Major Sites Sub-Committee Approves North East Hook Development
The 550 house development approved last year for North East Hook was considered by the Planning (Major Sites) Sub-Committee at a meeting on the morning of Thursday 5th March. This session was to finalise matters on the means of access (i.e. placement and layout of road junctions), surface water drainage and the full list of planning conditions to impose upon granting of planning approval. The drainage issues had been resolved to the satisfaction of the Environment Agency. The Sub-committee members spent some time questioning officers on pedestrian access arrangements. There were sensible proposals for controlled crossing points before any dwellings were occupied rather than much later as planned. Also a suggestion that if a controlled crossing point was not possible until new occupiers’ routes had been established, that a manned crossing point could be put in place temporarily. All were considered worthwhile ideas, but they do not appear to have made it into the final planning conditions so it is up to the relevant District Council and County Council departments to decide how to proceed.
At the original planning committee meeting last September which effectively approved the development, HAAO founder Dermot Smith spoke against the application but also stated that if they were to approve it then public input should be encouraged and welcomed at future stages of the application. This was very pertinent given that the next stage would be the Major Sites Sub-committee and that at a previous meeting of this committee public input was definitely not welcomed. We were assured by the committee Chair, Councillor Cockarill, that our involvement would be encouraged and welcomed this time. Since the September meeting we have been trying to find out what form this involvement might take and when the meeting would take place. We eventually found out the date of the meeting shortly beforehand but nothing else. We again contacted councillors and officers and were told that despite the previous warm words, all that was allowable was a 3 minute speaking slot “against” the application; so much for encouraging our input! Nonetheless, since this was all that was offered, Dermot registered to speak.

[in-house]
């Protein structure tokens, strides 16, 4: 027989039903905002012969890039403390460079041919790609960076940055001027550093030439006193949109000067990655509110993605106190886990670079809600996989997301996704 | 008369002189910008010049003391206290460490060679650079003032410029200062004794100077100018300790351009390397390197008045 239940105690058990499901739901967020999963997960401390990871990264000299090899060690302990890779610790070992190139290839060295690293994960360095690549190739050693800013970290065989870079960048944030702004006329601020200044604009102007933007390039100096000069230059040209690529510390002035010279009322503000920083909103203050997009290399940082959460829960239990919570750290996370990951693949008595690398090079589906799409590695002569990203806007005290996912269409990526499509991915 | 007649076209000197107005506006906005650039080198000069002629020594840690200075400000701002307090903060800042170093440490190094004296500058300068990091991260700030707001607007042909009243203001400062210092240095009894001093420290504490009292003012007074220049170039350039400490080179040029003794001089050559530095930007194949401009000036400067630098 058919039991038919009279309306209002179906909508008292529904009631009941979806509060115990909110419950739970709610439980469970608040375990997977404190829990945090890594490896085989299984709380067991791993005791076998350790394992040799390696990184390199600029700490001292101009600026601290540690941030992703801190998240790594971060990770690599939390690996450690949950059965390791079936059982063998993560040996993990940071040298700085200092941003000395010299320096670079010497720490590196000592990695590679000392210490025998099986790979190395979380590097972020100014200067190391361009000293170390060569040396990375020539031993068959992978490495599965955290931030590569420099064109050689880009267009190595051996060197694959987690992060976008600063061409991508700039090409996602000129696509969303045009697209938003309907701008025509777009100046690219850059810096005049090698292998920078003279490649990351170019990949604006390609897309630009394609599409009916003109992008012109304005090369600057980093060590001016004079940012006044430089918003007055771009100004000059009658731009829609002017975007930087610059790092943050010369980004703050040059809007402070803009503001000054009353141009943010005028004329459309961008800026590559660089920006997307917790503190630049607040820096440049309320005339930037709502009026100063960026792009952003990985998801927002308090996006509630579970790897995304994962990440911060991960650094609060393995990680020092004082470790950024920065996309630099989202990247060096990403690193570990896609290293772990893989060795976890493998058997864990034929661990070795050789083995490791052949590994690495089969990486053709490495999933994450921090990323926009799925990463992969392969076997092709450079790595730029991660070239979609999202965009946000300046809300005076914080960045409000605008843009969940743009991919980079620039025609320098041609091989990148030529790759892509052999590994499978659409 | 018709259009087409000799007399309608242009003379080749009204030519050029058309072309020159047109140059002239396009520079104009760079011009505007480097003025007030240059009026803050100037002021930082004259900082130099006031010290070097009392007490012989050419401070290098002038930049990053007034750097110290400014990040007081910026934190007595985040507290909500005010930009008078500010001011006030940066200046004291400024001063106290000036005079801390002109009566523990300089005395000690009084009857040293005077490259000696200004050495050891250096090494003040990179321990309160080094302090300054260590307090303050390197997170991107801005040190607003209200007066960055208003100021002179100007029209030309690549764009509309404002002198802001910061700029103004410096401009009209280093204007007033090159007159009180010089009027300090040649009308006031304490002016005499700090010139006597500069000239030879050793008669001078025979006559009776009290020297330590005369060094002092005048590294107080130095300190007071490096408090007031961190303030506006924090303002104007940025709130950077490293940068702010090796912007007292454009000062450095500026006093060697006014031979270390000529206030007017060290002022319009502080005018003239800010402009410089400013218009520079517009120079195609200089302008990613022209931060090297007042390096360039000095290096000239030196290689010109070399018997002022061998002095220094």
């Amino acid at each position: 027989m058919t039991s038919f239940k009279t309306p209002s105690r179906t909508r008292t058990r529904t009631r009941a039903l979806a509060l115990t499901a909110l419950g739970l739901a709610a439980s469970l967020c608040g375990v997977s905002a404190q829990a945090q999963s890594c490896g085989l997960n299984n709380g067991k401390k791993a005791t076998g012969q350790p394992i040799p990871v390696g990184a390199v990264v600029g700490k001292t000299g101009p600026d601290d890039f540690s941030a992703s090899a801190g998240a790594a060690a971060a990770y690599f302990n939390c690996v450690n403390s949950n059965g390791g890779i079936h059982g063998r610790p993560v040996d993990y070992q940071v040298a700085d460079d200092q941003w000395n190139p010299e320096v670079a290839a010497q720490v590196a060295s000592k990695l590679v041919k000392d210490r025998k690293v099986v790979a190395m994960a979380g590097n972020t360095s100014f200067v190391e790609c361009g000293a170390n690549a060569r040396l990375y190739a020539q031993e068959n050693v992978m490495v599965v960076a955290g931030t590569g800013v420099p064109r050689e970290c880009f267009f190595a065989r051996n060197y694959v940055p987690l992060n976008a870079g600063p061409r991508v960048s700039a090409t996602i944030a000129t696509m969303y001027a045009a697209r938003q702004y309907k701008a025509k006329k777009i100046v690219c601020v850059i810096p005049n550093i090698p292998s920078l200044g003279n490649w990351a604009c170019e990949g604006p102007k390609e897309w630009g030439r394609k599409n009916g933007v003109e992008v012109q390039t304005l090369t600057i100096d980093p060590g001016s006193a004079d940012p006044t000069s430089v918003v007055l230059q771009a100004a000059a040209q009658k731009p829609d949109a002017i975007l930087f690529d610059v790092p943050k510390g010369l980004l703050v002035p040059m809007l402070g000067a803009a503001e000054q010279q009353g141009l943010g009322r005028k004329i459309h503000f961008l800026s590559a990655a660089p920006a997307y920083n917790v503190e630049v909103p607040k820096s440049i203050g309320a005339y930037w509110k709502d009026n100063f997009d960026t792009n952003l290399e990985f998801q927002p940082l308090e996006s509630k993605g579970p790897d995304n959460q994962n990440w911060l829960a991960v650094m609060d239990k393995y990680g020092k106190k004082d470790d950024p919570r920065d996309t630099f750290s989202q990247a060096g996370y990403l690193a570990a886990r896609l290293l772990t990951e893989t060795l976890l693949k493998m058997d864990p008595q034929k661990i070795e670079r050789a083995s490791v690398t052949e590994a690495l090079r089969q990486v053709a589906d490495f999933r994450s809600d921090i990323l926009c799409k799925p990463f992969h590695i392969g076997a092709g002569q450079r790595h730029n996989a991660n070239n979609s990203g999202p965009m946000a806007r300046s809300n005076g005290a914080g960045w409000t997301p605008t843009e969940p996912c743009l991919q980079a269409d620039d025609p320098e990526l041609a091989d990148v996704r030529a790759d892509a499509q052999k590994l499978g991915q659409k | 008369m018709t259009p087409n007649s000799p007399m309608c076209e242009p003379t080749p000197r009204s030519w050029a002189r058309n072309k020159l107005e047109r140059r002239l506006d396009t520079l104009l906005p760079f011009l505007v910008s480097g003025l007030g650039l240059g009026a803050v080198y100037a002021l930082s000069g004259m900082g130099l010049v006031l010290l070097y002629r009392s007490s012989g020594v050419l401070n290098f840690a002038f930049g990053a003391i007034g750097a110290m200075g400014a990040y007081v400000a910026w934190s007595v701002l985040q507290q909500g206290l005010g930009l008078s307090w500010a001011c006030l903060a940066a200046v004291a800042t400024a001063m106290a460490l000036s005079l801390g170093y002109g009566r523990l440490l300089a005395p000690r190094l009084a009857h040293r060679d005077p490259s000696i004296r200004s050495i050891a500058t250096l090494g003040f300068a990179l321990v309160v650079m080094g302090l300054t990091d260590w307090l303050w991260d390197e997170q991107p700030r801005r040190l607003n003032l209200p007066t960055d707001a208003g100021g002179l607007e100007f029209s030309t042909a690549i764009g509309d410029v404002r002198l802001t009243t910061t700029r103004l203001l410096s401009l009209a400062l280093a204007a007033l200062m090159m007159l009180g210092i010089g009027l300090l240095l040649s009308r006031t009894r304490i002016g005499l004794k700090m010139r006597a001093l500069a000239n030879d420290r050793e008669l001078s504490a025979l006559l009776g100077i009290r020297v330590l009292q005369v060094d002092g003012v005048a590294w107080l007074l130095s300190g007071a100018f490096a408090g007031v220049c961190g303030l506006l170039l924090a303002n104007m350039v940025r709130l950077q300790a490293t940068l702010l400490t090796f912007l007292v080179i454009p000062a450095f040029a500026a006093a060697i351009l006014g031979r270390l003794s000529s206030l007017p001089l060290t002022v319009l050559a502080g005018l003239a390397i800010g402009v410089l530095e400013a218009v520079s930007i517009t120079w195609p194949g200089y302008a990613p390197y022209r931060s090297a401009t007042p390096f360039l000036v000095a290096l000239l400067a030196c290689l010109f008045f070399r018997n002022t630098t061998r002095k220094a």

The main point to be made was on the access arrangements. In the period between the full planning committee meeting and this one, the applicant had submitted a number of new documents including a Transport Addendum that has far-reaching consequences for the North East Hook development. The addendum explored an alternative arrangement for the site to that presented in the original application. This divided the site into three separate parcels of land with no access between any of them. We later determined that the reason for this was that it may be impossible for the developer to get permission to cross Searles Lane with an internal access road as they had originally designed the development.
The effect of this change would be that only the very smallest of the three sections would have access to the A30 and this would be its only access point. The two remaining sections would have their own independent access points onto Griffin Way North. The result of this change would be that the number of dwellings served by each access point would be:
|Access point||Road||Original dwellings served||New proposal||Change|
|Northern section||Griffin Way North||82||92||+10|
|Central section||Griffin Way North||281||407||+126|
|Southern section||A30 London Road||187||51||-136|
So that’s an additional 136 properties now expected to be served by the exits onto Griffin Way North, which in terms of vehicle arrivals and departures is a predicted increase of 71% in the AM peak and 67% in the PM peak. That’s a huge effect on Griffin Way North where the southbound traffic situation is already very volatile. In addition, there would now be a large number of trips where the access point being used was not the most suitable for the journey, for example many cars heading for Hartley Wintney and Fleet unable to exit onto London Road and some other cars heading North unable to exit onto Griffin Way North. This would lead to an increase in the number of cars having to use the roundabout.
Dermot raised these concerns at the Major Sites Subcommittee but made the mistake of using the start of his 3 minutes to thank the committee for the concerns they had already raised about pedestrian safety and to stress that the linkage between this development and the village centre was of huge importance to the cohesion of the village. When the three minute time limit was up the committee chair, Councillor Gorys, refused to let Dermot finish his prepared words on the access issue. So much for welcoming our input!
Despite the vast difference in access between the new potential access arrangements and those presented to the full planning committee in September, the applicant’s Transport Addendum concluded that even with the increased junction and roundabout loading, both the junctions are the roundabout would still operate “within capacity”. Hampshire Highways department had responded to the Transport Addendum acknowledging the increased junction and roundabout loadings that would result from the modifications but agreeing that they would remain within capacity.
The Sub-committee approved the access and drainage arrangements and it will now go to Full Council for final approval, which really is a formality.